This is the first in a series of posts introducing the individuals who make up Driftwood Recovery’s community of caregivers.
Through these informal and sometimes wide-ranging conversations, you’ll get a chance to meet most of the people on Driftwood’s team—from its executives to its care coordinators. You’ll learn about the programs they facilitate, and about how their work serves Driftwood’s overall treatment philosophy. You’ll learn about the various paths that brought them here. And you might also pick up a useful book or restaurant recommendation.
In this post, Kuraĝo editor Matt Williamson talks to Peter Fluor, who co-founded Driftwood Recovery in 2016 and is its president.
Matt Williamson: So, you studied business at USC. And I know that you went on to work in real estate, and in oil and gas. I guess I'm interested to know, first, how you ended up making this seemingly radical career shift, becoming president of a residential treatment center in the Texas Hill Country.
Peter Fluor: It begins with my own experience in recovery. I became an active addict when I was in college, and I struggled with substance abuse for years after that.
A big part of the reason that I drank and used drugs is that I felt trapped in a certain trajectory in my life. The direction I was taking didn't feel true to me, but it seemed like the world was telling me I had to go in that direction. I don’t mean that any one person was pressuring me—it wasn’t just my parents, for instance. It was more a general sense that everyone around me, from my family to my peers—even my teachers—expected that I’d have a certain kind of professional life. But that life wasn’t what I had envisioned or hoped for myself.
At some point, as you mentioned, I was working as a financial analyst for an oil and gas company. And I was actually having a rough time. I felt some guilt about the fact that I was in that job, because I hated it, and other people would have killed to have it, and they could have done so much with the opportunity.
But then then I got into treatment, I got sober, and things started, inevitably, to change. I worked as a raft guide for a while! I got my real estate license. But ultimately, I still wasn't feeling fulfilled.
MW: I was just listening to a radio interview with the anthropologist David Graeber on this topic: the way a lack of meaning at work can erode our sense of well-being.
I talked recently with someone who had backed away from a career in medicine to work in experiential education: designing ziplines and ropes courses. When she first told people that she was making this career change, someone said: “so you’re going to teach kids to play kickball?” Obviously, that description was meant to diminish her work. But even if she really were “just teaching kids to play kickball”—that strikes me as a beautiful way to spend a working day. You’re doing something that’s fun, that makes people happier and healthier, and you get to see the result of your work every day.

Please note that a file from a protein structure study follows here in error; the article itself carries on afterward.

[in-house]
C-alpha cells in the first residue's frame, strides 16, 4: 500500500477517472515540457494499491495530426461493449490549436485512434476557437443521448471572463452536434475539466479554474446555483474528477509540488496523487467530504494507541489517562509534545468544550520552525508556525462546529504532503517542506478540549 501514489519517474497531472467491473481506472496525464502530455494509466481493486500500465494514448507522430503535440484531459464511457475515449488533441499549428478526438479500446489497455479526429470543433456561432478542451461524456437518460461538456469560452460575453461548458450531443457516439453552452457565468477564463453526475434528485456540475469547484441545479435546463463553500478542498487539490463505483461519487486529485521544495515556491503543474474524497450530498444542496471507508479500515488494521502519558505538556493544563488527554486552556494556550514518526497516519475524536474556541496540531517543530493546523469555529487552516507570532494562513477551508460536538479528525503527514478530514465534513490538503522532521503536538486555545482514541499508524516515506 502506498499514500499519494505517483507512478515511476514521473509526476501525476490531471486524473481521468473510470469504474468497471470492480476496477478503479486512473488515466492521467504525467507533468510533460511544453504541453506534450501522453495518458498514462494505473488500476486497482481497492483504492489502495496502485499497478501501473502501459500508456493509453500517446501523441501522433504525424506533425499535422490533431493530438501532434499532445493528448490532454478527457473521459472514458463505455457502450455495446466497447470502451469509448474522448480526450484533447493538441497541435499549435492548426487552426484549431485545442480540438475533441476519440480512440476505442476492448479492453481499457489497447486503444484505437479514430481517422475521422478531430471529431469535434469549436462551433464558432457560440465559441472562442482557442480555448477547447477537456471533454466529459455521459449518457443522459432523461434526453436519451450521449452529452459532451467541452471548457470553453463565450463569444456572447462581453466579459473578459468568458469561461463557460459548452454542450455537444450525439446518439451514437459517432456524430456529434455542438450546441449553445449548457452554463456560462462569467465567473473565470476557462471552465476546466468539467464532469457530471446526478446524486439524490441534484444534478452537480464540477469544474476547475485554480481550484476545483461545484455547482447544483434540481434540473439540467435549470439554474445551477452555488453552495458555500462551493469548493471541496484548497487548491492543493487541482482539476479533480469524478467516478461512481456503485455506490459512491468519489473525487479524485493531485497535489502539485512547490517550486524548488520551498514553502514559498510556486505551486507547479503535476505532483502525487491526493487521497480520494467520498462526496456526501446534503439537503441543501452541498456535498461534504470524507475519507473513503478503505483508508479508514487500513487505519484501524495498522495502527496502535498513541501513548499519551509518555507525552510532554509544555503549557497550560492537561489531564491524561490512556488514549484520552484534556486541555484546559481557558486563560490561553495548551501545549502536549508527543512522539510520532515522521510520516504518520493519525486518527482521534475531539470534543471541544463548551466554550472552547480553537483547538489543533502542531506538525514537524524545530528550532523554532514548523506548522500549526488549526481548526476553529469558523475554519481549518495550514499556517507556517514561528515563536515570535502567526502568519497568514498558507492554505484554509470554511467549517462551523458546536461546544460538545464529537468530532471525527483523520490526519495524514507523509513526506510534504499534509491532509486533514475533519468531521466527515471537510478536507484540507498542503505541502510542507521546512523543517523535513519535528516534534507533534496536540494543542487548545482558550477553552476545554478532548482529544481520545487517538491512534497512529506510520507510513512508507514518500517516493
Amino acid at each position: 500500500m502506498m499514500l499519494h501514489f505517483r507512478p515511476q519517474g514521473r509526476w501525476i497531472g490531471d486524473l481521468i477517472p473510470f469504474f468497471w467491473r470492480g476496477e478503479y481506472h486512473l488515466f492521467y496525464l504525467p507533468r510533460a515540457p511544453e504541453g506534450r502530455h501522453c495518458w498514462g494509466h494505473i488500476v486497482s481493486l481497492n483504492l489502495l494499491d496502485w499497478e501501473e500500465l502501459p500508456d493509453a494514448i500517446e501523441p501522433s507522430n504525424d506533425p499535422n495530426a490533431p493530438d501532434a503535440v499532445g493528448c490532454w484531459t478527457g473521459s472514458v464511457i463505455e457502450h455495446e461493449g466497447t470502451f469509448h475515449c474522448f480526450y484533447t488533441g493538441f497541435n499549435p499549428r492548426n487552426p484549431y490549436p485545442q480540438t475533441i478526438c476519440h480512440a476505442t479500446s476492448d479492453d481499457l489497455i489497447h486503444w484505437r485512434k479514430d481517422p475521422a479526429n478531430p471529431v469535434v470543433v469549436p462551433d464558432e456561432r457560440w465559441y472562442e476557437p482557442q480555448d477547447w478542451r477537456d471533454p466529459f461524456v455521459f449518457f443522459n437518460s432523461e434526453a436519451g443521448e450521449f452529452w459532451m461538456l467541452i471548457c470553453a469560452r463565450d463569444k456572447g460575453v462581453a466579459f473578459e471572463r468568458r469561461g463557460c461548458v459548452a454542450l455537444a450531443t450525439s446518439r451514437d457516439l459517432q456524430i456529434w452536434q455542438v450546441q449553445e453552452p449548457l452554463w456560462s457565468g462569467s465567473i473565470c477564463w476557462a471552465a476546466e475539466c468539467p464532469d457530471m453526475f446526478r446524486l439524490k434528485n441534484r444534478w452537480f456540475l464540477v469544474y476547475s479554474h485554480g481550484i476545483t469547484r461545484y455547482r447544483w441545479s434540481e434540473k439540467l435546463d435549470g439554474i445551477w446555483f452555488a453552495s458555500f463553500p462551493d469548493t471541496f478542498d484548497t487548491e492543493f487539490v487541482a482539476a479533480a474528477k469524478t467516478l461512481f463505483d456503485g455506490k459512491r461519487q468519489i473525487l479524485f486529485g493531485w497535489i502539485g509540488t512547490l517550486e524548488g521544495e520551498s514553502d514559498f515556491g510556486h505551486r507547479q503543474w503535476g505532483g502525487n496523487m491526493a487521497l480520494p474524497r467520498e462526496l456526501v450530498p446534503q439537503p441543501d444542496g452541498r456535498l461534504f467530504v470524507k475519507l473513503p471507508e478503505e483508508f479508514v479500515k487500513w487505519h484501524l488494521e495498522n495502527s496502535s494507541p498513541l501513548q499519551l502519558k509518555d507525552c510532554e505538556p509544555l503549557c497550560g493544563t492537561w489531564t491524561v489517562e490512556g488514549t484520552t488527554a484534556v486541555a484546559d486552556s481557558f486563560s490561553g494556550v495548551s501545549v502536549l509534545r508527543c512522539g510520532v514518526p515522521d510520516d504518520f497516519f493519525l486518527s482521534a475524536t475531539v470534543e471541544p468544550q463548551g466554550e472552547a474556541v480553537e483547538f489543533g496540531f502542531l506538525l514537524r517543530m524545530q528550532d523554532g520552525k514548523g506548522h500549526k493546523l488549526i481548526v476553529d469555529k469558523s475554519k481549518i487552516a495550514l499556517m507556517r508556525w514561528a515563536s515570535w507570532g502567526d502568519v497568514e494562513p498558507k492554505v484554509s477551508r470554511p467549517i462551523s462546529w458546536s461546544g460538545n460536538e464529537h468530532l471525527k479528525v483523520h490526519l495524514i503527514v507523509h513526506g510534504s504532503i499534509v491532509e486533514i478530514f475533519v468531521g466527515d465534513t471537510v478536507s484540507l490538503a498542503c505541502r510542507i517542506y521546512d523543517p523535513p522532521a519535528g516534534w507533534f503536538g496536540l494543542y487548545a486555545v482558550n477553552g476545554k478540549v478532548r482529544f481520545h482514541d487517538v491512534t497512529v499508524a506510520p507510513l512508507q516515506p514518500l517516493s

PF: When I was working in real estate—where I definitely didn’t feel that I had found my calling—I was talking a lot about this kind of stuff with a friend of mine. This was someone who had helped get me into treatment. He was the owner of an adolescent program called Newport Academy.
I was sharing some of my frustrations about work, my sense that it lacked purpose. And during those conversations, I was remembering that I had always been drawn to helping people. This goes back to my time at St. John's School, where the upper-school students do 36,000 combined service hours every year. It’s ingrained in you that giving back to the community isn’t something you do on the side; it’s supposed to be a central part of your life.
But it took me a long time to make the connection that you can help others full-time and also make a living. You can run a successful business that exists to help people.
At some point, my friend said: “just come work for me at Newport.” You used the phrase “radical shift.” And, yeah, it was a dramatic change. I took a 60% pay cut, and I was at ground level in a job without a lot of glamour, working with people in treatment. And I was the happiest I had been in my life.
MW: You were working directly with the kids?
PF: In a variety of roles, yeah. I was a recovery coach. I did some tutoring in Newport’s day school, and then I was in an operations role.
Almost immediately after I arrived at Newport, I knew: I want to start a program. Of course, I didn't really know how to do that. But I knew some fundamental things that would be really important.
The most important thing was to find the right people, and to create an environment where those people were valued, where they felt challenged, and where they could grow—and be held accountable, too. To me, that was the fundamental idea behind Driftwood: curating a staff, and a staff culture, that was second to none, in any treatment program. If there’s something that truly sets Driftwood apart, that's it.
MW: I talked to Jason Donoho [Driftwood’s Culinary Director] yesterday. And it was clear that when he was hired, he felt—to a degree that surprised him—that he had a free hand in designing the menu and the overall dining concept for the facility. He felt trusted to act with autonomy. And when I was talking to Connie Cole and Ryan Potter over in the Wellness Center, I got a similar impression: that both of them have a lot of freedom and a lot of responsibility—and that they respect and trust one another. If Ryan has a big idea—even a counterintuitive one—Connie wants him to give it a try, because she knows that he’s a brilliant guy, and also that he’s someone who’s going to act responsibly and compassionately.